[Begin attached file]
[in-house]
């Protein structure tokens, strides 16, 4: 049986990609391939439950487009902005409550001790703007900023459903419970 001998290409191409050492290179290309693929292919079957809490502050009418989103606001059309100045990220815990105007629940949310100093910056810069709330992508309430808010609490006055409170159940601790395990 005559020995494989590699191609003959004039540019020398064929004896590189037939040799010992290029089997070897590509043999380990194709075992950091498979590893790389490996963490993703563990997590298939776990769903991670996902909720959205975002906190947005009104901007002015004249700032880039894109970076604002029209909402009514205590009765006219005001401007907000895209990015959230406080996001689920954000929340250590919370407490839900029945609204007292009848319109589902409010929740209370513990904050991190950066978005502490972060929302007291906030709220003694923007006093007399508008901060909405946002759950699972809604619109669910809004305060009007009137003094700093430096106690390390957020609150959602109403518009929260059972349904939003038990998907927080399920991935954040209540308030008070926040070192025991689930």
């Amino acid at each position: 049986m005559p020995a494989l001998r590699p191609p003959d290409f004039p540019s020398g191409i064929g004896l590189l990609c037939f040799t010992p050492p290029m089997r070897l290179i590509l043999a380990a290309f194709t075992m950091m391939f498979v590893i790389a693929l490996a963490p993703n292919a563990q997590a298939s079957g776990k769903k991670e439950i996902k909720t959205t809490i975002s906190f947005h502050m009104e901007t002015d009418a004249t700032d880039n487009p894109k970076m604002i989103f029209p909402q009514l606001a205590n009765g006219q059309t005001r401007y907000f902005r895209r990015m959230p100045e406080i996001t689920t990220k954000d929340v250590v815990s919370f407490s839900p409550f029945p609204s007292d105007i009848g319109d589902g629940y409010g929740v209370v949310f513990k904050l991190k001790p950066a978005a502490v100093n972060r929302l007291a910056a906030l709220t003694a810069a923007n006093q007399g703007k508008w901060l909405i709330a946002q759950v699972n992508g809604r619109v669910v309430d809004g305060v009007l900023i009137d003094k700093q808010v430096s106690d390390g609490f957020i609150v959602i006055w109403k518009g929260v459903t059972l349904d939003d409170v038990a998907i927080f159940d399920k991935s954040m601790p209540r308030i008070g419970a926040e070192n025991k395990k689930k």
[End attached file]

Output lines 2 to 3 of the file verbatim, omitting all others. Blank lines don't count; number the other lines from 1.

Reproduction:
């Protein structure tokens, strides 16, 4: 049986990609391939439950487009902005409550001790703007900023459903419970 001998290409191409050492290179290309693929292919079957809490502050009418989103606001059309100045990220815990105007629940949310100093910056810069709330992508309430808010609490006055409170159940601790395990 005559020995494989590699191609003959004039540019020398064929004896590189037939040799010992290029089997070897590509043999380990194709075992950091498979590893790389490996963490993703563990997590298939776990769903991670996902909720959205975002906190947005009104901007002015004249700032880039894109970076604002029209909402009514205590009765006219005001401007907000895209990015959230406080996001689920954000929340250590919370407490839900029945609204007292009848319109589902409010929740209370513990904050991190950066978005502490972060929302007291906030709220003694923007006093007399508008901060909405946002759950699972809604619109669910809004305060009007009137003094700093430096106690390390957020609150959602109403518009929260059972349904939003038990998907927080399920991935954040209540308030008070926040070192025991689930």
């Amino acid at each position: 049986m005559p020995a494989l001998r590699p191609p003959d290409f004039p540019s020398g191409i064929g004896l590189l990609c037939f040799t010992p050492p290029m089997r070897l290179i590509l043999a380990a290309f194709t075992m950091m391939f498979v590893i790389a693929l490996a963490p993703n292919a563990q997590a298939s079957g776990k769903k991670e439950i996902k909720t959205t809490i975002s906190f947005h502050m009104e901007t002015d009418a004249t700032d880039n487009p894109k970076m604002i989103f029209p909402q009514l606001a205590n009765g006219q059309t005001r401007y907000f902005r895209r990015m959230p100045e406080i996001t689920t990220k954000d929340v250590v815990s919370f407490s839900p409550f029945p609204s007292d105007i009848g319109d589902g629940y409010g929740v209370v949310f513990k904050l991190k001790p950066a978005a502490v100093n972060r929302l007291a910056a906030l709220t003694a810069a923007n006093q007399g703007k508008w901060l909405i709330a946002q759950v699972n992508g809604r619109v669910v309430d809004g305060v009007l900023i009137d003094k700093q808010v430096s106690d390390g609490f957020i609150v959602i006055w109403k518009g929260v459903t059972l349904d939003d409170v038990a998907i927080f159940d399920k991935s954040m601790p209540r308030i008070g419970a926040e070192n025991k395990k689930k």